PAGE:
During the reign of Louis XV, the organization of lights troops was somewhat unique from corps to corps. Those raised from the mountainous regions were Frenchmen, but mostly, recruits came from Germany, Flanders, Austria and the Balkans. After 1758, regulations were set in place to standardize the organization, but for my order of battle, only three units were present at Hastenbeck; Volontaires de Hainaut and Flandre plus the Volontaires de l’armee. The first two are documented at Kronoskaf.com, but the last mentioned were an ad hoc group representing companies from selected regiments present during the battle of Hastenbeck. This allows for the possibility that each figure would have a different uniform. As the first two mentioned had blue coats, I opted for white coated miniatures for the “volunteers of the army”.
The majority of the Volontaires regiments had mounted units. Following the Seven Years war, these would provide the foundation for the Legion (mixed lights) formations of the 1770. Again, Kronoskaf.com provides uniform details of the mounted arm and these will be collected in the second phase of my SYW French project.
For the moment, my mounted light troops are represented by the two double sized hussar regiments; Bercheny and Pollereskey. Unfortunately, figure manufactures producing suitable Hussar uniformed figures fall slightly short of the mark when offering musicians, notably musicians with tricorne and not mirliton or fur hats with bag. I am not bothered by this and I doubt if any of my opponents would point this out.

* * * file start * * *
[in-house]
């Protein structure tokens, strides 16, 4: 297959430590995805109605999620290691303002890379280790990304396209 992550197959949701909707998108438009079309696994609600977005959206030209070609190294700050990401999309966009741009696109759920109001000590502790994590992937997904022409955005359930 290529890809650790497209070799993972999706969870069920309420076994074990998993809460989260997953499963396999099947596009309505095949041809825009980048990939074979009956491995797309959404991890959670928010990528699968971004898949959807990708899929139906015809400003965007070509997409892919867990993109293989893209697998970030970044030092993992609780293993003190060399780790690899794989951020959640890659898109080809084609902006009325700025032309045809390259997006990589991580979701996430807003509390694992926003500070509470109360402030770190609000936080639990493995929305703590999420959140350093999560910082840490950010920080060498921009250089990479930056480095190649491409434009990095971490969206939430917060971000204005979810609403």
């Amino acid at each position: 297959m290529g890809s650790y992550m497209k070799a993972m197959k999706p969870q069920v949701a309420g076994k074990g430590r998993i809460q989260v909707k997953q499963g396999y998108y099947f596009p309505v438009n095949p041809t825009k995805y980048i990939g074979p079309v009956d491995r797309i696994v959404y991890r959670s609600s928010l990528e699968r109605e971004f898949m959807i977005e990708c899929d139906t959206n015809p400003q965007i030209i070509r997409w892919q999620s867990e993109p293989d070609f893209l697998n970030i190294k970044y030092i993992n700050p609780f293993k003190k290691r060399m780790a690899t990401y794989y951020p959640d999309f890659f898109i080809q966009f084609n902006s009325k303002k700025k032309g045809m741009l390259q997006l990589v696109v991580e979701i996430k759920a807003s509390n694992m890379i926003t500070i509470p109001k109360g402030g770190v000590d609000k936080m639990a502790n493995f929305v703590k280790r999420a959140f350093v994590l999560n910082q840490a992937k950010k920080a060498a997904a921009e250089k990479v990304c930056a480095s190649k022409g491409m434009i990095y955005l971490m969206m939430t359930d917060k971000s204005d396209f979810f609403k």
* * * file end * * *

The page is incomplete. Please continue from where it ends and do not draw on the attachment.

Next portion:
Prior to the outbreak of the Seven Years war, French artillery were deemed the best in Europe. France was quickly overhauled by the artillery reforms implemented by Liechtenstein for Austria. France noted the need for reform as the losses of artillery was quite heavy during the early years, not only through the defeats the army experienced, but the encumbrance of heavy 16 and 24 pounders trying to negotiate a less than optimal road network. Luckily, one Frenchman followed Liechtenstein’s reforms and implemented these for France; Napoleonic gamers certainly would recognize the name of Lieutenant-Colonel Jean-Baptiste Vaquette de Gribeauval.
By phase two, the artillery park will be doubled, but for a BBDBA-HX, six pieces are sufficient. I am pleased how these turned out.
Following exchanges at the SYW Yahoo group with Christian Rogge, a regular contributor at Kronoskaf.com, I painted my French artillery carriages blue in place of the red which seems to predominate the war game tables. In addition to the blue carriage, I used a variety of paint to simulate the bronze barrel, that is correct, no metal paint. Since the start of this year, I have stopped using metallic paints. Simulating silver, gold and brass with other paint was far more satisfactory than using metallic paint.
I mentioned in my initial writing of the SYW French, that the collection would be broken into two phases, such that the completion of these three groupings has finished phase one; now phase two will resume in the latter part of May. I will then add more cavalry, line troops to include grenadiers and the transport. Between now and then, I will busy myself with refurbishing my terrain and building new BUAs to include farms and villages for western Europe.